By ZEN SOO
HONG KONG (AP) — Videos of hundreds protesting in Shanghai started to appear on WeChat on Saturday night. Showing chants about removing COVID-19 restrictions and demanding freedom, they would stay up only a few minutes before being censored.
Elliot Wang, a 26-year-old in Beijing, was amazed.
“I started refreshing constantly, and saving videos, and taking screenshots of what I could before it got censored,” said Wang, who only agreed to be quoted using his English name, in fear of government retaliation. “A lot of my friends were sharing the videos of the protests in Shanghai. I shared them too, but they would get taken down quickly.”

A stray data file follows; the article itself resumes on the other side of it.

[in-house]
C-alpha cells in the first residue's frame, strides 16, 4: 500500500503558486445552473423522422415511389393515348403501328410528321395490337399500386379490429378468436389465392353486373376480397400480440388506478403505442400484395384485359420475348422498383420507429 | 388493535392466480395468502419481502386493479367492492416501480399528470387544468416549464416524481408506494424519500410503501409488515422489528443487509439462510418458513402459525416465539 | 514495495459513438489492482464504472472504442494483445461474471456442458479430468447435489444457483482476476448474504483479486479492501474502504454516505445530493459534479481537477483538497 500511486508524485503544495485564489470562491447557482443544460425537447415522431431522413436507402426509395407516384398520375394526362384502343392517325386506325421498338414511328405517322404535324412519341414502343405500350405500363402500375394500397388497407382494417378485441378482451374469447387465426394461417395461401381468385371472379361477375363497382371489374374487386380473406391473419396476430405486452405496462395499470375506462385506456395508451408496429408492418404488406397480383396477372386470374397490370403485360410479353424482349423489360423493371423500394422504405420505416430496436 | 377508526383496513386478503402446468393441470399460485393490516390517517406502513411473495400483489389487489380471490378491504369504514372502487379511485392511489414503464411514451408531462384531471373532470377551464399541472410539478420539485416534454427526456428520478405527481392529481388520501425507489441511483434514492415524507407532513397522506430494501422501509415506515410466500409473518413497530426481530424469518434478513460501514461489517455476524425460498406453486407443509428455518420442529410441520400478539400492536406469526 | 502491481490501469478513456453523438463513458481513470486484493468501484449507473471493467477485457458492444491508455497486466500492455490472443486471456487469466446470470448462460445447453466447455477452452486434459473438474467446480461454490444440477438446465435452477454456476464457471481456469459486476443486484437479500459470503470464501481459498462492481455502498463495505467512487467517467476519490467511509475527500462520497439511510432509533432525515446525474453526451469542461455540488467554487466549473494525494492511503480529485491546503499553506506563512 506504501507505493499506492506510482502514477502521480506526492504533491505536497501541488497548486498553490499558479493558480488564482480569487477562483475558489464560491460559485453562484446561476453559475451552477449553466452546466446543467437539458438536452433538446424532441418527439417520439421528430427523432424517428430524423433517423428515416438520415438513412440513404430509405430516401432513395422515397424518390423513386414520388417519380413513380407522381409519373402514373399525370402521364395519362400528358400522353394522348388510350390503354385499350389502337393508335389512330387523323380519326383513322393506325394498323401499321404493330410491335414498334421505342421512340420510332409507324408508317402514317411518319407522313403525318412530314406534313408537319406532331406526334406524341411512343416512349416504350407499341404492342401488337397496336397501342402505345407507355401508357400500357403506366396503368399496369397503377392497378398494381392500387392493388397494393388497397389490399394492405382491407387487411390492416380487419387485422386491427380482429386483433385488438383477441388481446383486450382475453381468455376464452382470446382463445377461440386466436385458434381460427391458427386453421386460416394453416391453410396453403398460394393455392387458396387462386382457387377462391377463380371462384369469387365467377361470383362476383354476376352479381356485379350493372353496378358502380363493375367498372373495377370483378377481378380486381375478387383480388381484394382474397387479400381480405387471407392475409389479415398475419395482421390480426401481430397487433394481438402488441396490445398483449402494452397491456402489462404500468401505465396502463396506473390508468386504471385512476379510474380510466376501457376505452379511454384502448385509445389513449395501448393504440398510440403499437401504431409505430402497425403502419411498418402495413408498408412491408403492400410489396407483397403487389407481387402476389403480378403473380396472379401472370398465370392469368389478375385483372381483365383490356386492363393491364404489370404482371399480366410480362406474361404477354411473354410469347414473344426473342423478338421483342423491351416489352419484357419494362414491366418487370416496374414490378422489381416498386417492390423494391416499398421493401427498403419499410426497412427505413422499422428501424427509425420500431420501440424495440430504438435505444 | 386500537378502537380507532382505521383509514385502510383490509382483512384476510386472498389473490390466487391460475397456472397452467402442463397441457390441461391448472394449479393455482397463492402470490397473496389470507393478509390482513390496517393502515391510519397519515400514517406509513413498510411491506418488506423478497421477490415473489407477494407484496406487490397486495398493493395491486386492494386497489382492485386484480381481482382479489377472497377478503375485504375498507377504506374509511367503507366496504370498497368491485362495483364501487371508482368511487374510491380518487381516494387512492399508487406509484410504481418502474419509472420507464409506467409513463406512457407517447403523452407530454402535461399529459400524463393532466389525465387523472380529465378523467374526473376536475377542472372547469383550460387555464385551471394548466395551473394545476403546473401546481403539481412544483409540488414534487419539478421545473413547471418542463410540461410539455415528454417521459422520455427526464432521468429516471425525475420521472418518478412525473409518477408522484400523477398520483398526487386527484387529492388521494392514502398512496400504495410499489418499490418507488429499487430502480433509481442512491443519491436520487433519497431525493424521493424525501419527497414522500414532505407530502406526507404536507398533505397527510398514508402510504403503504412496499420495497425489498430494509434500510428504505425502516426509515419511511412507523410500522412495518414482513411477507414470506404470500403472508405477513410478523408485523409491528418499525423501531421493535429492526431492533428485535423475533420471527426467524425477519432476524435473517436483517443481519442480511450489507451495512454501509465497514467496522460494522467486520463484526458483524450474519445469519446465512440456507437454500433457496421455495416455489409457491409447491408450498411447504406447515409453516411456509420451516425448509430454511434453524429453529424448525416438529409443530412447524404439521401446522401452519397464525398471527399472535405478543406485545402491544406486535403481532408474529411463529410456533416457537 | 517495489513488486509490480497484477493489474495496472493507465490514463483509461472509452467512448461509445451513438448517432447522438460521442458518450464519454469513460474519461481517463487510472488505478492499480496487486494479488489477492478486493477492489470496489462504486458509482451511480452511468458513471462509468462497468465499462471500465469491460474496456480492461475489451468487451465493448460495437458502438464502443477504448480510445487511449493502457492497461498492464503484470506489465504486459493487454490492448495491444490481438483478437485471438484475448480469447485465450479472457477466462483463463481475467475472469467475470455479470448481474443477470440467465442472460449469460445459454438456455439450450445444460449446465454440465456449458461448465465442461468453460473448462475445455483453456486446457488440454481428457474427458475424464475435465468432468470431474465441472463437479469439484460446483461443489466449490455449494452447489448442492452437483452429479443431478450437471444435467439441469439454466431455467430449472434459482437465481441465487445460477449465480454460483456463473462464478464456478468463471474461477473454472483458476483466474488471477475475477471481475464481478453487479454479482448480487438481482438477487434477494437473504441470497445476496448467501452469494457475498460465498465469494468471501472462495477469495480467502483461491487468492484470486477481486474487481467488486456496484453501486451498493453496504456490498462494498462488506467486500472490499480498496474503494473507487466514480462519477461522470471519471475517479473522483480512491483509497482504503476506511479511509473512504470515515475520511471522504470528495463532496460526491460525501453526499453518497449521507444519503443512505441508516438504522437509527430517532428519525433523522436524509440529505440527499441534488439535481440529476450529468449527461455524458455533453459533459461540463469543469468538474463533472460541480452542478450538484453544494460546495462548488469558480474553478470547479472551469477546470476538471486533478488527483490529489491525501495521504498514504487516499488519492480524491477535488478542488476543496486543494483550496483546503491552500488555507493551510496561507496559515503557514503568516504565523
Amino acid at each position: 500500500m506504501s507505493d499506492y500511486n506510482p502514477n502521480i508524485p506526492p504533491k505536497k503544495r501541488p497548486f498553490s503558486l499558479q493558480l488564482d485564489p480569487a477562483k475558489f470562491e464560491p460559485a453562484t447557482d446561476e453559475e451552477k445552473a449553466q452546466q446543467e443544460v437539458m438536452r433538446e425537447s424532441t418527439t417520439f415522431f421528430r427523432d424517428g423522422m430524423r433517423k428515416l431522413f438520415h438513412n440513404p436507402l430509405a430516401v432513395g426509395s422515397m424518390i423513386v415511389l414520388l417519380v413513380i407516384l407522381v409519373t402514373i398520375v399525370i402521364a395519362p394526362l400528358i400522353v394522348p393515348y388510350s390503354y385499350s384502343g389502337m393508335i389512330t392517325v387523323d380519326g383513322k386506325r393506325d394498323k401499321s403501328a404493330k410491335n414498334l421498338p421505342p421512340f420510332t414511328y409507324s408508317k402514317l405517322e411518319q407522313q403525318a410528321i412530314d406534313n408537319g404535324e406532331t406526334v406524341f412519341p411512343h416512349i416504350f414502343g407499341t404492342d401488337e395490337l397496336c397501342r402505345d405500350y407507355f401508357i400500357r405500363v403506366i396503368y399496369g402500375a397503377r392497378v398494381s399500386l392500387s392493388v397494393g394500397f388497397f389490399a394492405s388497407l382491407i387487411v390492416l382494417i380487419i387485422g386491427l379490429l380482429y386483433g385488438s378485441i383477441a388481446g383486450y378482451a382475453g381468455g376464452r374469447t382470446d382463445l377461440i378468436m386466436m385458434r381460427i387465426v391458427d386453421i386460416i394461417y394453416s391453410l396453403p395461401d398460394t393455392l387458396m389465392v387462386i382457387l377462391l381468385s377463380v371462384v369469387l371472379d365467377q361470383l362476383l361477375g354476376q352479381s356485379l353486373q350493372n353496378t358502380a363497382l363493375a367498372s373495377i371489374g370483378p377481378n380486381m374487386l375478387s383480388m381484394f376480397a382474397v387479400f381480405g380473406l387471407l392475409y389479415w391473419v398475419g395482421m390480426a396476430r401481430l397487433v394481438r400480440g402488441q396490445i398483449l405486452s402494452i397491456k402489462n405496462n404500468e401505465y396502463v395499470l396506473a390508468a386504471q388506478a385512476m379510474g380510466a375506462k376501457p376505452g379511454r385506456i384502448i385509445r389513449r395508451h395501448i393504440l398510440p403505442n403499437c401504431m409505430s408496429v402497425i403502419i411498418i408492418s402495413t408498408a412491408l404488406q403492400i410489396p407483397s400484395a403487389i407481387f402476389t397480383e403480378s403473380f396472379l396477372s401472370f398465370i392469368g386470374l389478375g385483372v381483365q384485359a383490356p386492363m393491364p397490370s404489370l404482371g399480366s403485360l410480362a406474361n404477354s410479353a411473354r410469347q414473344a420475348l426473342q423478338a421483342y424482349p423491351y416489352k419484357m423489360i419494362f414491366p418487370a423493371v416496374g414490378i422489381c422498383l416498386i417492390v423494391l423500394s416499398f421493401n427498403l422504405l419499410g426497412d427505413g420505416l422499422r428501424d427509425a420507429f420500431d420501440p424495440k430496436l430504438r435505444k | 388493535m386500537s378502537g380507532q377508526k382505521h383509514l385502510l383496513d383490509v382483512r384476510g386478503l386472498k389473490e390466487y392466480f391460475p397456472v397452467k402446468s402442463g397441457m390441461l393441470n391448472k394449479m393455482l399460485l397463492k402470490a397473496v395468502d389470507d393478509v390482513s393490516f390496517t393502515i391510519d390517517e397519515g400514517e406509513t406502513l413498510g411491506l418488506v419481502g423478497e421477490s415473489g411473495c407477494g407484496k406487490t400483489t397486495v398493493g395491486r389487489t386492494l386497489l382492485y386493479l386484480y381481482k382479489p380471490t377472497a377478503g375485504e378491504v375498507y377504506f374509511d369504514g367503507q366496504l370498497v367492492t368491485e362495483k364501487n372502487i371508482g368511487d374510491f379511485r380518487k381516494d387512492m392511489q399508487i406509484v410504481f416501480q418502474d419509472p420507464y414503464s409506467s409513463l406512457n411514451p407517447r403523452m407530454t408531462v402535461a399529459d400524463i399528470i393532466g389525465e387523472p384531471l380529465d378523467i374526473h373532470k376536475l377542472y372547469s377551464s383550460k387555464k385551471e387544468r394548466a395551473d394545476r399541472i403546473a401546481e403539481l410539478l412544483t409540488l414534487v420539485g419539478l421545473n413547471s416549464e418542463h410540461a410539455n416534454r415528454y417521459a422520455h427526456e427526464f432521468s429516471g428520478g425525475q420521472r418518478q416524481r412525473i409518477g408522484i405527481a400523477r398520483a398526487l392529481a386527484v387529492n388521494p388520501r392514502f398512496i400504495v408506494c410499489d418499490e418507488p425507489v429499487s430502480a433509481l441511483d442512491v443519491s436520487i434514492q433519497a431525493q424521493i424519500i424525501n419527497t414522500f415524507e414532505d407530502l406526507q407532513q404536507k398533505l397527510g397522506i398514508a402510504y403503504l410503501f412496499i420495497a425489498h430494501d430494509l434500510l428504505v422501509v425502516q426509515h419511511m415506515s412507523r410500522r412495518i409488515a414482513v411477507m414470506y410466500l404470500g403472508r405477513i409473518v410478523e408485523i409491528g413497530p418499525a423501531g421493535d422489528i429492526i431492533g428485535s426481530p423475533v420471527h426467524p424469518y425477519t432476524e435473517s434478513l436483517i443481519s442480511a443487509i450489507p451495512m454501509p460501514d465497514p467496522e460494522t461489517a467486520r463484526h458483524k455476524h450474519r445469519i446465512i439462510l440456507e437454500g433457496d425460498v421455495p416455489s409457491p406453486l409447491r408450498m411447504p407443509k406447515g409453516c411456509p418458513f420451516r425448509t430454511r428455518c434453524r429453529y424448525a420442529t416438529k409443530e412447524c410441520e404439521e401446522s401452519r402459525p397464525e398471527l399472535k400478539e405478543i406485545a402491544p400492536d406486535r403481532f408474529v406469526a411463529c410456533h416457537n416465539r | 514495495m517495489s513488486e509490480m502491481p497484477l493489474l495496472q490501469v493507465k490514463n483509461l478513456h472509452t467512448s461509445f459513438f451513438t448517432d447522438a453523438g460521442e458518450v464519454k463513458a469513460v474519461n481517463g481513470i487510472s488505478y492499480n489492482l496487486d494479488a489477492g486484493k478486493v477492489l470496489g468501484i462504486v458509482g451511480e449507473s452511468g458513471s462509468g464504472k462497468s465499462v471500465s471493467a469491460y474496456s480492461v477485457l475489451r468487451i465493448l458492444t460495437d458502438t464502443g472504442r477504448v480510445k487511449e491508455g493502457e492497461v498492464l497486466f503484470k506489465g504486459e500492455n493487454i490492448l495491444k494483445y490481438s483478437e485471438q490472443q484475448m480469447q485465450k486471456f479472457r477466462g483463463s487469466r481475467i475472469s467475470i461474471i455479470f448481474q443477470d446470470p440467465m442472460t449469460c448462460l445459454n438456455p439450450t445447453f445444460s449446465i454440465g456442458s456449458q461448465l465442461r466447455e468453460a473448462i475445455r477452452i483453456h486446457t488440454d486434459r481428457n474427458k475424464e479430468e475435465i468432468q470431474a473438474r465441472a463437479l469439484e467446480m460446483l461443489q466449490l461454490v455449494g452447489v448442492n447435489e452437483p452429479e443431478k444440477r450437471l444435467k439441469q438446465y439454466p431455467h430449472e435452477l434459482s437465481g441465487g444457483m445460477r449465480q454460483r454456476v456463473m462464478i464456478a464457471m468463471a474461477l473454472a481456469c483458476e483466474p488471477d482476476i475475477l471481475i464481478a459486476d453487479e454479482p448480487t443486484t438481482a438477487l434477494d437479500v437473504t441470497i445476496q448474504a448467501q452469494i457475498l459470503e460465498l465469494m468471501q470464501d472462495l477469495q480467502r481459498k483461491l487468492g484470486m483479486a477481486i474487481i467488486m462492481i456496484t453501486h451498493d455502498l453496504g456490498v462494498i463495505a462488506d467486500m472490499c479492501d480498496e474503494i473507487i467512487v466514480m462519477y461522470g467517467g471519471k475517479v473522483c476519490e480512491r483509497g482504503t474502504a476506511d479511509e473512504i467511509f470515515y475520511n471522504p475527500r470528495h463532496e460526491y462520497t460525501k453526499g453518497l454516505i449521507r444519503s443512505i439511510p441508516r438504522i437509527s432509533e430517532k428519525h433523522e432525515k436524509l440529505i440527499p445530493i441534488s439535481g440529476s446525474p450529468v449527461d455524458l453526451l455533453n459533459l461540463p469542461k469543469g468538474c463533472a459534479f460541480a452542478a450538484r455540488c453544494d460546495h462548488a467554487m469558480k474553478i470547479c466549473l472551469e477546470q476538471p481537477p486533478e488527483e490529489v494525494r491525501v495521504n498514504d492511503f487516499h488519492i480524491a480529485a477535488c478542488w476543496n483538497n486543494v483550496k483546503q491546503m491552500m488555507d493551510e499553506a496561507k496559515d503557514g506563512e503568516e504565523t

That Wang was able to glimpse the extraordinary outpouring of grievances highlights the cat-and-mouse game that goes on between millions of Chinese internet users and the country’s gargantuan censorship machine.